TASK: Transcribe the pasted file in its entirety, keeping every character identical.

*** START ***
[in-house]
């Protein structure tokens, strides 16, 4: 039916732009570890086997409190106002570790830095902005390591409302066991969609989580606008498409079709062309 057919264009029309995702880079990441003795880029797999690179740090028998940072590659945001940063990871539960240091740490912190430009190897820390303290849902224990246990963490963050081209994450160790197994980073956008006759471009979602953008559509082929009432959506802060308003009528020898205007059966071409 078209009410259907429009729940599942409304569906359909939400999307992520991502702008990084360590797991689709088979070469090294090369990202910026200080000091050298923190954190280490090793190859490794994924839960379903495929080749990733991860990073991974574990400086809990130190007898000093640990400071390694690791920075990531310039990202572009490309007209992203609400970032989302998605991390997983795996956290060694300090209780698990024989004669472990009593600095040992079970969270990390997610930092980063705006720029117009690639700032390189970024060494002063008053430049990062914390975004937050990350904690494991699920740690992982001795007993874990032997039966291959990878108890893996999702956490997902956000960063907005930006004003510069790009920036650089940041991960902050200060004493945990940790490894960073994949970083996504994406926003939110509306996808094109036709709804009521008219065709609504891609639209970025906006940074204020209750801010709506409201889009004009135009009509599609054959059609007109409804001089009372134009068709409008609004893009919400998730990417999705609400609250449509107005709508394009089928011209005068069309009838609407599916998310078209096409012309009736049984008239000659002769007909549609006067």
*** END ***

[in-house]
């Protein structure tokens, strides 16, 4: 039916732009570890086997409190106002570790830095902005390591409302066991969609989580606008498409079709062309 057919264009029309995702880079990441003795880029797999690179740090028998940072590659945001940063990871539960240091740490912190430009190897820390303290849902224990246990963490963050081209994450160790197994980073956008006759471009979602953008559509082929009432959506802060308003009528020898205007059966071409 078209009410259907429009729940599942409304569906359909939400999307992520991502702008990084360590797991689709088979070469090294090369990202910026200080000091050298923190954190280490090793190859490794994924839960379903495929080749990733991860990073991974574990400086809990130190007898000093640990400071390694690791920075990531310039990202572009490309007209992203609400970032989302998605991390997983795996956290060694300090209780698990024989004669472990009593600095040992079970969270990390997610930092980063705006720029117009690639700032390189970024060494002063008053430049990062914390975004937050990350904690494991699920740690992982001795007993874990032997039966291959990878108890893996999702956490997902956000960063907005930006004003510069790009920036650089940041991960902050200060004493945990940790490894960073994949970083996504994406926003939110509306996808094109036709709804009521008219065709609504891609639209970025906006940074204020209750801010709506409201889009004009135009009509599609054959059609007109409804001089009372134009068709409008609004893009919400998730990417999705609400609250449509107005709508394009089928011209005068069309009838609407599916998310078209096409012309009736049984008239000659002769007909549609006067």